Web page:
THE Kitwe High Court has refused to grant Konkola Copper Mines (KCM) an order of interim relief, pending arbitration, in which it sought to stop Copperbelt Energy Corporation (CEC) from restricting power supply to the mining company over the US $132 million debt owed to the power utility.
Kitwe High Court Judge Evaristo Pengele has dismissed the said application by KCM with costs, saying the mining company has not convinced the Court that there is a serious question to be heard and determined at arbitration.
He added that it is evident from the affidavit in support that the acknowledged amount of US $131,811,794 remains due and unpaid to CEC.
Justice Pengele has further discharged the ex-parte order of interim relief, pending arbitration, which he granted to KCM on May 13, 2020.
In this matter, KCM (in liquidation) sued CEC in the Kitwe High Court seeking an order of interim relief to prevent losses and damages that would be caused if CEC proceeded to restrict power supply to the mining company.
The mining company submitted that should CEC proceed to restrict its power supply, it would suffer irreparable damage to its mining operations, which would not be atoned for in damages.
And on May 13, 2020, the Court granted KCM an ex-parte order for interim relief, pending arbitration.
But CEC through its lawyers Musa Mwenye State Counsel and William Nyirenda argued that KCM had not established a prima facie case to entitle it to the reliefs sought.
It stated that the Power Supply Agreement (PSA) between KCM and CEC came to an end on May 31, 2020, and that KCM signed a new PSA with Zesco Limited on June 1, 2020.
“Therefore, the right which the plaintiff (KCM) is seeking to protect does not exist. Further, the plaintiff is aware of its obligations under the Power Supply Agreement and should not seek interim relief from this court, which is intended to act as a shield from responsibility,” CEC argued.
State Counsel Nyirenda submitted that restriction of KCM’s power supply would not result in irreparable damage as the restriction would maintain power supply to critical areas of the mining company’s facility.
He added that being the major consumer of CEC’s electricity supply, KCM’s default in paying for the electricity was unsustainable for CEC’s business.
Nyirenda maintained that the ex-parte order of interim injunction should be vacated and that the costs of this application must be awarded to CEC.
And Mwenye submitted that KCM’s application had been overtaken by events, adding that being a company in liquidation, KCM cannot suffer irreparable damage.
In his ruling, Friday, Judge Pengele said he was of the firm view that KCM had not established that there was a serious dispute to be determined at arbitration to warrant its entitlement to interim relief from court.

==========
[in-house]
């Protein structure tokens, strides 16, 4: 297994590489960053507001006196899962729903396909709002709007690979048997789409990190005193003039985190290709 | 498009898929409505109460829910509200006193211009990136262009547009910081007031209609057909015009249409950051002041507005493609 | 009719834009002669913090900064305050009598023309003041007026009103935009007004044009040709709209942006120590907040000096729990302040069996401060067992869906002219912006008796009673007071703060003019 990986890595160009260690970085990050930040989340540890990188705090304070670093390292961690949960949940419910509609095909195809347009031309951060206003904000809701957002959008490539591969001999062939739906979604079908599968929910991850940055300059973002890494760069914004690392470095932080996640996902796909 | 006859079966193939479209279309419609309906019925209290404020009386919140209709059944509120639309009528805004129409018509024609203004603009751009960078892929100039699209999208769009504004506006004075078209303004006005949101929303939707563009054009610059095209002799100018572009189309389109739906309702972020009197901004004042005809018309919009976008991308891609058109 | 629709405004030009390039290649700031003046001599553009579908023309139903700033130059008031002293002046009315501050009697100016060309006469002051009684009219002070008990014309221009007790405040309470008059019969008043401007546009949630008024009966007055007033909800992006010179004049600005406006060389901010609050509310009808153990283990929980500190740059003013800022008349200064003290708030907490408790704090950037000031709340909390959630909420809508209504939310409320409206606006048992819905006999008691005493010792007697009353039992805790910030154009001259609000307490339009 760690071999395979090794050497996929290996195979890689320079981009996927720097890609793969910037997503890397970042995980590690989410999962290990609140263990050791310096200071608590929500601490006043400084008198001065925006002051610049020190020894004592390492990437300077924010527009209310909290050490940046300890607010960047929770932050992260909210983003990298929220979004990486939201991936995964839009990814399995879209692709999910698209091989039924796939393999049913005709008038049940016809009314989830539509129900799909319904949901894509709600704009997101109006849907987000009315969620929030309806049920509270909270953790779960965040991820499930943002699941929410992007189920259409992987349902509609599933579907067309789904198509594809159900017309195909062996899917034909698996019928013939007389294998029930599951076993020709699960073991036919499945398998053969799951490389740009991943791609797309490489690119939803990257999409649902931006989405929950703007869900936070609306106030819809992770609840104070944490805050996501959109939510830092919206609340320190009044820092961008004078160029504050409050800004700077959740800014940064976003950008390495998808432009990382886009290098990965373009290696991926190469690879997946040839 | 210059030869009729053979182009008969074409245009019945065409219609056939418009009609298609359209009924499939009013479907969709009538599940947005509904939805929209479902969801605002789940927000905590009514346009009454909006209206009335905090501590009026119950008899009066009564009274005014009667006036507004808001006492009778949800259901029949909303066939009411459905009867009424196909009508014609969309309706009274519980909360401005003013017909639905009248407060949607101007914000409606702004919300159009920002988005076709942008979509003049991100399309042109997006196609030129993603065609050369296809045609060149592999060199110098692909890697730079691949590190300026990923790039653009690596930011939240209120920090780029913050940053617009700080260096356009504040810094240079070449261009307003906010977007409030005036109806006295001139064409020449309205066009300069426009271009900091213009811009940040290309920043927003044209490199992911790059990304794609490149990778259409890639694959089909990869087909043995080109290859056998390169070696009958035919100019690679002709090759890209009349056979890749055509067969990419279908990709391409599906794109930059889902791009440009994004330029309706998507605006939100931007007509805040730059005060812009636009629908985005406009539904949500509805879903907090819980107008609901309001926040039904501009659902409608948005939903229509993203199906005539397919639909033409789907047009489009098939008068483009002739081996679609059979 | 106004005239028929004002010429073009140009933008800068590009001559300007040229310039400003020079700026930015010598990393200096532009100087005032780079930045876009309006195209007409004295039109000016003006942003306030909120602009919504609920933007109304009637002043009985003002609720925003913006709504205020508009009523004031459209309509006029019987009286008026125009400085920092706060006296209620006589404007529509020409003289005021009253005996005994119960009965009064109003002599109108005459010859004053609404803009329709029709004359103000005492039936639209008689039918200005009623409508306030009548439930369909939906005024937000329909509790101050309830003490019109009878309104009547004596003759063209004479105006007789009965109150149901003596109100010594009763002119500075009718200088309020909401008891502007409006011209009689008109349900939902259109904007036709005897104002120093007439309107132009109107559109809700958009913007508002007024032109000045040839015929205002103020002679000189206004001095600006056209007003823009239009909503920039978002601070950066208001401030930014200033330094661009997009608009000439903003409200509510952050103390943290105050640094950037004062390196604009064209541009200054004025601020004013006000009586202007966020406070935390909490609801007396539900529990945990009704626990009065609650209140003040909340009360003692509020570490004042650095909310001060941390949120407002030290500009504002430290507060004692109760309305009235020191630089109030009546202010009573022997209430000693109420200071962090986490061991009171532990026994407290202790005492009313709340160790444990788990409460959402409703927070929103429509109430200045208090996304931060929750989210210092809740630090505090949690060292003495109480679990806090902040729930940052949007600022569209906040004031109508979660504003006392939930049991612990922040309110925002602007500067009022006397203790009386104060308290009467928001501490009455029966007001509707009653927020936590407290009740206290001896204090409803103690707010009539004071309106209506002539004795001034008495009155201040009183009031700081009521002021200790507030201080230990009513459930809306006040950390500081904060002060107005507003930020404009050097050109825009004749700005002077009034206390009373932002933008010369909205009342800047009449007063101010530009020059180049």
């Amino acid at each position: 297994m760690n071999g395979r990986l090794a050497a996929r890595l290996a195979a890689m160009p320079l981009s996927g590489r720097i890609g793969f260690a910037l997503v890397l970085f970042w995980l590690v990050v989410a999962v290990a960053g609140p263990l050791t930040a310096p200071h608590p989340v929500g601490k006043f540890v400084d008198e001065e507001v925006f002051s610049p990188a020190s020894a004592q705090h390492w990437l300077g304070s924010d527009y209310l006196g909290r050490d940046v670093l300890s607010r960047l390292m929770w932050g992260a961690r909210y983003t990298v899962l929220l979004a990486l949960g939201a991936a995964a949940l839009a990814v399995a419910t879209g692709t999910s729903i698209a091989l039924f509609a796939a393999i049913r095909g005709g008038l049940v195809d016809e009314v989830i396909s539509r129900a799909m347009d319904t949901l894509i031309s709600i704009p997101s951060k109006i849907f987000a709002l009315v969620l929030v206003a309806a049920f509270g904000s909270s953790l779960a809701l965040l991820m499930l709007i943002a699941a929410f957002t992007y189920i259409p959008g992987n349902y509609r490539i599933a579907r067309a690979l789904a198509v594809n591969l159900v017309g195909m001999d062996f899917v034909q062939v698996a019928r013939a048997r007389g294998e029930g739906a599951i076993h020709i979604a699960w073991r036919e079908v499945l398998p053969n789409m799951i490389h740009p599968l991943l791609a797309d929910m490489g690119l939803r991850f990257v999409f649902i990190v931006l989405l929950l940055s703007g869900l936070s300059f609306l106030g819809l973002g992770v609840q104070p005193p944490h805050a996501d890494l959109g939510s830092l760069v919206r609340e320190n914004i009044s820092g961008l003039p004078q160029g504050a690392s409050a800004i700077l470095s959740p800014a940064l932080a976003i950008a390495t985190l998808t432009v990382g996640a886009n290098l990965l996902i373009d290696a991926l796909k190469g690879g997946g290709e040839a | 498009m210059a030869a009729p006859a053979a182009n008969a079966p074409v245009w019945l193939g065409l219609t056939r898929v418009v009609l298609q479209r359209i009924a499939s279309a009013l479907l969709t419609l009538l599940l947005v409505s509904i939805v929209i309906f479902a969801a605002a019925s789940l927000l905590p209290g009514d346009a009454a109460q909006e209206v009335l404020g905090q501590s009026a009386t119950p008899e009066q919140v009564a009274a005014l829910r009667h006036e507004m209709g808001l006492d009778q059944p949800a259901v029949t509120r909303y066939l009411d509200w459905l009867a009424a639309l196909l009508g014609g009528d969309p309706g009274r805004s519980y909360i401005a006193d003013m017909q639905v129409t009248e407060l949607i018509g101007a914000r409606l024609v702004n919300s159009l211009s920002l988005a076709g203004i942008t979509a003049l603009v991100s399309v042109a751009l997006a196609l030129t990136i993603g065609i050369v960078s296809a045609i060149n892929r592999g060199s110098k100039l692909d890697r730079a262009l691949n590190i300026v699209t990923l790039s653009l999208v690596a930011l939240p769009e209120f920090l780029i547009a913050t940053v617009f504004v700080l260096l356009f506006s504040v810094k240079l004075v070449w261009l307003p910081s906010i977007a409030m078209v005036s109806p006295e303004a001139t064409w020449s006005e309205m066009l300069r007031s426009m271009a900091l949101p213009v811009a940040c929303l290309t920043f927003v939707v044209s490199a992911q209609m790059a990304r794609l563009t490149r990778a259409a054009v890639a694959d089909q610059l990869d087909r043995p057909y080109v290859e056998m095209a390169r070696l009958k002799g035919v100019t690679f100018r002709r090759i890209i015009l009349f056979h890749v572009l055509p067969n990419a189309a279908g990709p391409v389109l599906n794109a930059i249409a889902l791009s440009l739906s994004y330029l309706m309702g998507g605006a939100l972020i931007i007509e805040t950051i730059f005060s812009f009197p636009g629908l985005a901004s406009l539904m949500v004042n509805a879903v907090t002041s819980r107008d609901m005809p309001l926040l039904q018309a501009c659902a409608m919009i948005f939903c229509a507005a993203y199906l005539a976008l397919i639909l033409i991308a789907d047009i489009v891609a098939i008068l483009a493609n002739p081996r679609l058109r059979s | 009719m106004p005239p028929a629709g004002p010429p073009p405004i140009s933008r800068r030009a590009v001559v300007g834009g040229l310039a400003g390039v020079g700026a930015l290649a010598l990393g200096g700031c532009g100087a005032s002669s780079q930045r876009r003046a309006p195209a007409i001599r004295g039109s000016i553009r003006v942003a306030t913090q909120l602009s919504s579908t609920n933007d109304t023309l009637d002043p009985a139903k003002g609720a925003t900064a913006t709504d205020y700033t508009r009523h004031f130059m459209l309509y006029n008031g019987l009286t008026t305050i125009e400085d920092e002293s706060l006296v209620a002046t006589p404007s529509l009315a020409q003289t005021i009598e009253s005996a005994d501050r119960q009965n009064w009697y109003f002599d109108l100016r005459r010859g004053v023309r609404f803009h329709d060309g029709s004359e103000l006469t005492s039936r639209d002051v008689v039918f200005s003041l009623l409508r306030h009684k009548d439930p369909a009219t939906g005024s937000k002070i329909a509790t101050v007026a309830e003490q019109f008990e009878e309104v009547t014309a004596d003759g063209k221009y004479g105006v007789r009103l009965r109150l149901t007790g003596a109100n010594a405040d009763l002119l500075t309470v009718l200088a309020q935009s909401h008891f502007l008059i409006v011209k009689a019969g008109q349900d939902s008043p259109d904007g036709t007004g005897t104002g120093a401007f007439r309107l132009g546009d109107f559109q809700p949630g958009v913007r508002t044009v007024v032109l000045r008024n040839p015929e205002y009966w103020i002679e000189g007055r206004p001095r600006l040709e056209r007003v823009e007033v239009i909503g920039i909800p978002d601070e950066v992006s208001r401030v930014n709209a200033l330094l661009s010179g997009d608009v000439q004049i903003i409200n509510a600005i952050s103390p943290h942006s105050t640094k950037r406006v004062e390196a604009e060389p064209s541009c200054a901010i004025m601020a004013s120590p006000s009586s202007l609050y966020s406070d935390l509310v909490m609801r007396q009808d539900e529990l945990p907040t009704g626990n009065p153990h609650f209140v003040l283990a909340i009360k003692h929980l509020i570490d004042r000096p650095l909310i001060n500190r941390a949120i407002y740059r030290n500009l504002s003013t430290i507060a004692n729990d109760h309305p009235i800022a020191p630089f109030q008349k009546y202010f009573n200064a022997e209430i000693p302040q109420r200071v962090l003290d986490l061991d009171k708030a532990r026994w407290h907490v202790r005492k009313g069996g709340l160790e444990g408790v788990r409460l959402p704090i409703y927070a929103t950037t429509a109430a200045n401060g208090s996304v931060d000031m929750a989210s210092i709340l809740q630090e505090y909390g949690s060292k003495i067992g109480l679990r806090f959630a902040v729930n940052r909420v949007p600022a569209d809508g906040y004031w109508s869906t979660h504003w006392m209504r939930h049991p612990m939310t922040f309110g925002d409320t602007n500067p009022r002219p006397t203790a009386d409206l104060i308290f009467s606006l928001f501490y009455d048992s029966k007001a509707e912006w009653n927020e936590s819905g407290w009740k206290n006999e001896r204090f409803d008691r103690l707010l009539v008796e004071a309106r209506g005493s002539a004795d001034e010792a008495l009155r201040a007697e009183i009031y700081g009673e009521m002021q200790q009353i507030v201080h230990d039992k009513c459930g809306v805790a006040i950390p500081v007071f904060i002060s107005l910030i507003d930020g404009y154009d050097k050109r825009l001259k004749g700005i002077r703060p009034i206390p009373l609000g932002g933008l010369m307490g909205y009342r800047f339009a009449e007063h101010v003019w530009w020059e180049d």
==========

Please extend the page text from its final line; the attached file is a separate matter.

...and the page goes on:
He added that on the material so far placed before him, KCM had not satisfied him that it had any real prospect of succeeding in its contentions at arbitration.
Judge Pengele said it was clear that KCM acknowledges and accepts that it owes CEC US $131,811,794.00 in relation to which CEC issued the contested demand notice.
“I have found it difficult to appreciate how KCM would properly be aggrieved with CEC for claiming payment of a debt, which KCM acknowledges is properly due and payable to CEC. From the affidavit in support, it is clear that the last payment KCM made towards electricity consumed from CEC was made between October and December, 2019. This means that from December, 2019, to at least about May 13, 2020, when KCM filed the application, KCM did not make any payment towards the bills for electricity supplied to it by CEC,” he said.
Judge Pengele said clause 13 (d) of the PSA, which KCM exhibited in its affidavit, provides that in the event that any payment due to CEC from KCM remains unpaid for a period in excess of 45 days, CEC shall have the right to suspend KCM’s power supply by giving 14 days’ written notice of its intention to suspend the power supply.
He said it was evident from the affidavit in support that the acknowledged amount of US $131,811,794.00 remained due and unpaid for a period in excess of 45 days as envisaged in clause 13 (d) of the PSA.
“From the foregoing, I have no hesitation in holding that the plaintiff has not convinced this court that there is a serious question to be heard and determined at arbitration. I see no basis for granting the plaintiff interim relief, pending arbitration,” ruled Judge Pengele.
“On the basis of the above, I find no merit in the plaintiff’s application for an order of interim relief, pending arbitration. I dismiss the plaintiff’s application forthwith. I discharge the ex-parte order of interim relief, pending arbitration, which I granted in favour of the plaintiff on May 13, 2020. I award the costs for this application to the defendant to be taxed in default of agreement.”